A Sheriff for the People

Longtime independent police observer and criminal justice reformer Susan Hutson announced on 11. Hutson will be the first African American woman to run the city’s prison – in fact, the first female black sheriff in Louisiana history.

Hutson, who served as an independent police observer with the New Orleans Police Department, survived a primary that nearly re-elected Gusman, with a 48 percent performance. But she persisted in the general to beat the 17-year-old incumbent after running a campaign that focused on community engagement, the safety of inmates and guards, and transparency in Orleans Parish Prison. All of this, she notes, was sorely lacking in the downtown prison complex under Gusman’s leadership and despite an ongoing federal approval decree.

Hutson took some time to speak to him from a weekend holiday event The nation about their goals and priorities. She says she will focus on what OPP can do for inmates in her custody, “how to look after them,” as well as training and supporting her deputy and prison guards staff – and most importantly, helping the Community to achieve “right to ship” of a prison system that is currently under federal approval decree due to a history of rampant unconstitutionality.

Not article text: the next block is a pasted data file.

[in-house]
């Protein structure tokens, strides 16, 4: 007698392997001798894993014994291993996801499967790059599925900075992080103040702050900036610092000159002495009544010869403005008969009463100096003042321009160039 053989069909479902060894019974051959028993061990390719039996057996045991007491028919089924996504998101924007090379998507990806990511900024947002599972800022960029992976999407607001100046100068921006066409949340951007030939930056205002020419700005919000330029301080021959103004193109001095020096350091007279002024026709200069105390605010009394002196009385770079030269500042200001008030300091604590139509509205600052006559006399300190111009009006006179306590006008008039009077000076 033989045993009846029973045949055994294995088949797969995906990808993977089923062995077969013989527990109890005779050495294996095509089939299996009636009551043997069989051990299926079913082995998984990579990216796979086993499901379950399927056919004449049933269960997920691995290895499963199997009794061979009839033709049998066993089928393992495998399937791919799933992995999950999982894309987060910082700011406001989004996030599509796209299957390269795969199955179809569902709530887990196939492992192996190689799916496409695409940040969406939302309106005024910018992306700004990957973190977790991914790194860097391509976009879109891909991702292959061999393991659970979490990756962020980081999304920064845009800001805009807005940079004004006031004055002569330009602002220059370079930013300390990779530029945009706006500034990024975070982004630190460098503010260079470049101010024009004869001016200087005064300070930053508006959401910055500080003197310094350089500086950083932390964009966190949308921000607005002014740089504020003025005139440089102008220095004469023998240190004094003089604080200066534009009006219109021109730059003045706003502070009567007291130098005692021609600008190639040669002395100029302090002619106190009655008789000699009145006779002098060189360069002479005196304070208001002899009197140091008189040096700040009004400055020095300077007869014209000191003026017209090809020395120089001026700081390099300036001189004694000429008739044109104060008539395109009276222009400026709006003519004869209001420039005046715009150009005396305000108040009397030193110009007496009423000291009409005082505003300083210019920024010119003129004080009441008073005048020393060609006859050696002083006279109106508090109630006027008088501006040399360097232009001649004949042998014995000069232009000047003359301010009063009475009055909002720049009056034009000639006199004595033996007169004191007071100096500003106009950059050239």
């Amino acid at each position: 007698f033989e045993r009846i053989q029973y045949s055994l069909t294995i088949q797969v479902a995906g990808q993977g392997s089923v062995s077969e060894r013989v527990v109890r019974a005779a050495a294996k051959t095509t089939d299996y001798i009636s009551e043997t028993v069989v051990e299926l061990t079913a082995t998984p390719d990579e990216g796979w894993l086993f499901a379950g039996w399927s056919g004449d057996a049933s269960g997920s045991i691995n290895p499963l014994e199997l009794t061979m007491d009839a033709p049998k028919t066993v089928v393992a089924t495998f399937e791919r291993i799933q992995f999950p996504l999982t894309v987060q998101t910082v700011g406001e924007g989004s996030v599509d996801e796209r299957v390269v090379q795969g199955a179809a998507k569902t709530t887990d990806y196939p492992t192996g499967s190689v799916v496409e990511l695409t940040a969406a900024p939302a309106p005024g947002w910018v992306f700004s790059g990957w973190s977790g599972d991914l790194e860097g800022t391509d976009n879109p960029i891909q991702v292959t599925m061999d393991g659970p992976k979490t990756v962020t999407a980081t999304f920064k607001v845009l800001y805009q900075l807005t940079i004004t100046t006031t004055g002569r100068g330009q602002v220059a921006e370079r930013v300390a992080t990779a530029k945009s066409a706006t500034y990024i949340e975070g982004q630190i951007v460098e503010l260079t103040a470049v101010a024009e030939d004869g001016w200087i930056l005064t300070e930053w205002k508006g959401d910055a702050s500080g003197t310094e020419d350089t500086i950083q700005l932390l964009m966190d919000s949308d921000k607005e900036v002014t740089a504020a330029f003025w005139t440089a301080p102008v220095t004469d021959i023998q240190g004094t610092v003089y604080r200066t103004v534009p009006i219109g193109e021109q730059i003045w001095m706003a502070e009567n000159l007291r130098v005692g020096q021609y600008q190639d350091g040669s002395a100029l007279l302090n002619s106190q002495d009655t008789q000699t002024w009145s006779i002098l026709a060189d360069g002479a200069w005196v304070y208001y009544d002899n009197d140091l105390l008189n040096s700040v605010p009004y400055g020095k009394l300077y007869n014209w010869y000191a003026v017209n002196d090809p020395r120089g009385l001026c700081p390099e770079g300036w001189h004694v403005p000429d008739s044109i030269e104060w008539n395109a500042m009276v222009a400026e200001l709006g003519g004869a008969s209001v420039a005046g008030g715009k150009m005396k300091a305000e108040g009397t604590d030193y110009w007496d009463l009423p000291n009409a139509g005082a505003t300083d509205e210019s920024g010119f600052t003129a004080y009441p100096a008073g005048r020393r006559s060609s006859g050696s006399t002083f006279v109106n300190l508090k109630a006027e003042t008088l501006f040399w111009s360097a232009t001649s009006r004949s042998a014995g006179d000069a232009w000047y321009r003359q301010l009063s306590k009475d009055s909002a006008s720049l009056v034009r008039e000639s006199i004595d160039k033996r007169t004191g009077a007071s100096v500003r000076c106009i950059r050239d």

“Pretty much every aspect of this prison is not working properly,” says Hutson, promising to conduct a baseline audit to see how things can be fixed – “be it the civilian side, the paid details system, the prison itself, the mental health services “Says Hutson. “The amount of money going to jail” hasn’t changed the fact that “people aren’t getting the services they need”.

Some of the issues are fundamental issues like lack of toilet paper for inmates or that some inmates were unclothed, says Hutson, who plans to reevaluate staff and employment in the prison with an AmeriCorps program in Detroit in view that will help future ones To train prison guards in a safe manner.

Hutson was elected to Katrina after a long string of attempted prison reforms and upgrades – including efforts to restore justice programs, reform the classification of inmates, a new, cutting-edge FEMA-funded prison, and other initiatives. But the prison, overseen by the Orléans Parish Sheriff’s Office (OPSO), has a way to go before it gets out of federal oversight.

Hutson makes headlines for her victory – along with New York City’s new police superintendent, Keechant Sewell, another first for a Black Woman – but it’s also worth noting that another criminal justice reformer, Simone Levine, announced last week that she was leaving the watchdog group Guard Nola Become Prosecutor and Supervisor at Orleans Parish Prosecutor’s Office.


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